Two days ago, it got really hard, friends. Not that it was difficult. I just panicked. It's frustrating not to know how to solve a problem, a logical one! I think it's because I've never studied algorithms (I will, though), and because I hadn't been using Math in a while. Sometimes I get to make the connections and it clicks, but this is only because I do have a solid basis in Math, and because I like to think abstractly and analytically.

On that same evening, fortunately, I got back on track. I still haven't figured out the best way of learning, I mean: should I go back and repeat similar exercises over and over, or should I try to understand more difficult tasks, so that I can at least become aware of the possibilities out there? It's great when I ask a question that has already been asked on Stack Overflow and I get to see different ways of solving a problem. I've noticed that the ones that make more sense to me are the ones I couldn't think of because I had no idea Python included such semantics. I don't know whether it makes sense to anybody else but me. Little by little, things seem to get together. Little by little, I said - and I mean it. But I will succeed!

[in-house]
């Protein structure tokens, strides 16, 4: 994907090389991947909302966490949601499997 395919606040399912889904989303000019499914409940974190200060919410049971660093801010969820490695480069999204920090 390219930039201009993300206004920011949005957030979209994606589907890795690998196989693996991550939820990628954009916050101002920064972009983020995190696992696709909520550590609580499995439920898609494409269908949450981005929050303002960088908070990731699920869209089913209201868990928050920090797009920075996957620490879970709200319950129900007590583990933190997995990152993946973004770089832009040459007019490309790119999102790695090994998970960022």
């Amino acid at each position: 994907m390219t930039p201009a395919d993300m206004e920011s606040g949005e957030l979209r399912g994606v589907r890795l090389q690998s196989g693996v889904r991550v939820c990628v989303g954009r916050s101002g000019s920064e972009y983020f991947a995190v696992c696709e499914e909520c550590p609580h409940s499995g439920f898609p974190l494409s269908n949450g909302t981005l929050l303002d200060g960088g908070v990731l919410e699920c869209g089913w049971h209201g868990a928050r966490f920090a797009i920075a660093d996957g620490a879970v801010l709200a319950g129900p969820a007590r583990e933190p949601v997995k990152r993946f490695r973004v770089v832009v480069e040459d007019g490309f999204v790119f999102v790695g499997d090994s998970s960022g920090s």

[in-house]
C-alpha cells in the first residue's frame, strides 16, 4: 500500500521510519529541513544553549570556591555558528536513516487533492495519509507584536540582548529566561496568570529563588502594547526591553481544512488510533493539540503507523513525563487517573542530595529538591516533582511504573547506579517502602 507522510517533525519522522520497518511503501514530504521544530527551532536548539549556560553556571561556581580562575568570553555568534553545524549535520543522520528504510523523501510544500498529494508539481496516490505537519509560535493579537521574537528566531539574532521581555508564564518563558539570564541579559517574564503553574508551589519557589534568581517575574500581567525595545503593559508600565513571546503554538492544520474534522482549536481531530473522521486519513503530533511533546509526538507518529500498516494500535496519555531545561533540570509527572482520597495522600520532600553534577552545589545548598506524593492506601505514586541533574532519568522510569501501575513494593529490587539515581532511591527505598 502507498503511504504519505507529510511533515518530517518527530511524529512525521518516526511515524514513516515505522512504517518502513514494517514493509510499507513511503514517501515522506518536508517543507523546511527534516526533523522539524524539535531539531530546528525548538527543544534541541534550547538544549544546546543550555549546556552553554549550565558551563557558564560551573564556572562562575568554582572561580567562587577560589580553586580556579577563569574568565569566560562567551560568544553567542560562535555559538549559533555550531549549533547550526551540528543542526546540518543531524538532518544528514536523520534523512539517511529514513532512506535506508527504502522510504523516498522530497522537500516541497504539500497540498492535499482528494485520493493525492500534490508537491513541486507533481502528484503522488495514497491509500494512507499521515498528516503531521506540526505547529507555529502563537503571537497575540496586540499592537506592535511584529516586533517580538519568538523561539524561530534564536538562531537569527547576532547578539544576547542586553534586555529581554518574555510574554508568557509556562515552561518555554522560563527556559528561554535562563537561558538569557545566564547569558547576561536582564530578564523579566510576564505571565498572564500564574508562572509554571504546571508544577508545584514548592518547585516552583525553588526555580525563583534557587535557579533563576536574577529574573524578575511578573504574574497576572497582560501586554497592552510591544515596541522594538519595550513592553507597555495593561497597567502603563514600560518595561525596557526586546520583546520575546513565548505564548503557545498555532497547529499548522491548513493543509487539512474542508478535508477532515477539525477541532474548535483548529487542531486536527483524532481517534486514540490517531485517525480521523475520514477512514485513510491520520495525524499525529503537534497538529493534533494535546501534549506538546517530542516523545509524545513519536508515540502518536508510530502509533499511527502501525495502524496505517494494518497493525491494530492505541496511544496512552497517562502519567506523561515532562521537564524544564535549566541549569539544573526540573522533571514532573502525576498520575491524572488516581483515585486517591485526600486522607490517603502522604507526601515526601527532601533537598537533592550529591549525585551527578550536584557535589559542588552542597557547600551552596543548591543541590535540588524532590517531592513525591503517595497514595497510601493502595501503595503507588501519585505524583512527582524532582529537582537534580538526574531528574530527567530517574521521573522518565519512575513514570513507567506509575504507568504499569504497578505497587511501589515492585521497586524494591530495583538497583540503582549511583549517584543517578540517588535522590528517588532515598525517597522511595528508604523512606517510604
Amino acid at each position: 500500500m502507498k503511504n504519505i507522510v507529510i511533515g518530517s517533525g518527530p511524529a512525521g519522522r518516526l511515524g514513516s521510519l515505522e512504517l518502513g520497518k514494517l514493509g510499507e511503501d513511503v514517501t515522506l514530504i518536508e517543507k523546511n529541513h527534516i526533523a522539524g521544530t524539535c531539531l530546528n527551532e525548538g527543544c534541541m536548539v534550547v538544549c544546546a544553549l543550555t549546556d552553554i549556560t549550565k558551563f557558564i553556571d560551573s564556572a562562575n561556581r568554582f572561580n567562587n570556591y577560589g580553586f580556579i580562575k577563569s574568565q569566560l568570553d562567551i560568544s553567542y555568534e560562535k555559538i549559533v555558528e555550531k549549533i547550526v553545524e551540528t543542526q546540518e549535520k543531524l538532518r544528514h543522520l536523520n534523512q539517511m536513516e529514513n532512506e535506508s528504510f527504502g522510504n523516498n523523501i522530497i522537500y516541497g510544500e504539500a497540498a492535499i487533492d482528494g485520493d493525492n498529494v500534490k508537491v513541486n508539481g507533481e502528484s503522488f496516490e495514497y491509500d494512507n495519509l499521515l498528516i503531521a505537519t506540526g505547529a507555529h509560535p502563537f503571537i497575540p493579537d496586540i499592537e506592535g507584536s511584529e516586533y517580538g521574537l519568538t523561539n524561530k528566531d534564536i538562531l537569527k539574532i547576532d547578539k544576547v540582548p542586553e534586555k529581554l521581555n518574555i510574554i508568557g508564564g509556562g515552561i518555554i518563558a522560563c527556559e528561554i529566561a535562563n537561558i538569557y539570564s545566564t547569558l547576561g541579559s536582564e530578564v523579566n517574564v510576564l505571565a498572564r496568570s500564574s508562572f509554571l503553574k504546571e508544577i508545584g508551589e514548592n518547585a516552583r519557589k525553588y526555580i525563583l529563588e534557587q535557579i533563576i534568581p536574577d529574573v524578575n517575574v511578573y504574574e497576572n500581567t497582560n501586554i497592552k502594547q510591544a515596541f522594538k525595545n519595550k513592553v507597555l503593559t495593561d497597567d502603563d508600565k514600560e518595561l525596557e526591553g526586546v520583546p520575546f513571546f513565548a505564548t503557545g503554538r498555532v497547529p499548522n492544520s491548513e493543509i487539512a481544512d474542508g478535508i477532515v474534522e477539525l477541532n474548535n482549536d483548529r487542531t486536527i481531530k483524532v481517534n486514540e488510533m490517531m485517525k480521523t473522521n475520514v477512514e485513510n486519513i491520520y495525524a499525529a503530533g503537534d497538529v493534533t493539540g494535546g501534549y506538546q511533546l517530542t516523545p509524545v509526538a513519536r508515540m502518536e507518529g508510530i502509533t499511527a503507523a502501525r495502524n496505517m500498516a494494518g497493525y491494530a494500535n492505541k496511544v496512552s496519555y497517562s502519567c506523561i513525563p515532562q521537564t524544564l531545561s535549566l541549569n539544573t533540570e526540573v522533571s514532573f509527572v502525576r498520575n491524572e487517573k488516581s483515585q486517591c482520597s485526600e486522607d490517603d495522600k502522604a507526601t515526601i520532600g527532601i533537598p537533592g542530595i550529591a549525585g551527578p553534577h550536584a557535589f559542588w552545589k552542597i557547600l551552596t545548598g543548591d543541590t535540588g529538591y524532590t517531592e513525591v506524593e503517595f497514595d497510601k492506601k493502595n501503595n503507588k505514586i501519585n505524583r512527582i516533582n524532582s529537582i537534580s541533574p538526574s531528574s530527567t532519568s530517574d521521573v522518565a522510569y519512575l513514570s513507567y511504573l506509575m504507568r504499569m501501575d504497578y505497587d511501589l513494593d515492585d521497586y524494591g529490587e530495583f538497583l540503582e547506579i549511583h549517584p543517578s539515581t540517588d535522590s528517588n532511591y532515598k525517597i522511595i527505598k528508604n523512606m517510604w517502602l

2017-04-23

My new journey: it's never too late for a change

I love teaching. I love writing. I love languages. I love helping people. But I also love Math, and Chemistry, and music, and arts. I've always been interested in way too many things to get stuck in just one without feeling bored after a while. I think my mission in life is all about learning and experimenting, and I've already come to terms with that.

We may make changes (and career changes, for that matter) when we have the opportunity and the desire to do so. We evolve as human beings, and we're not the same we were when we finished high school and had to make "the choice of our lives". As times goes by, I think this idea has become more accepted in our society, so going back to school when you wonder whether you're too old for that shouldn't be a big deal.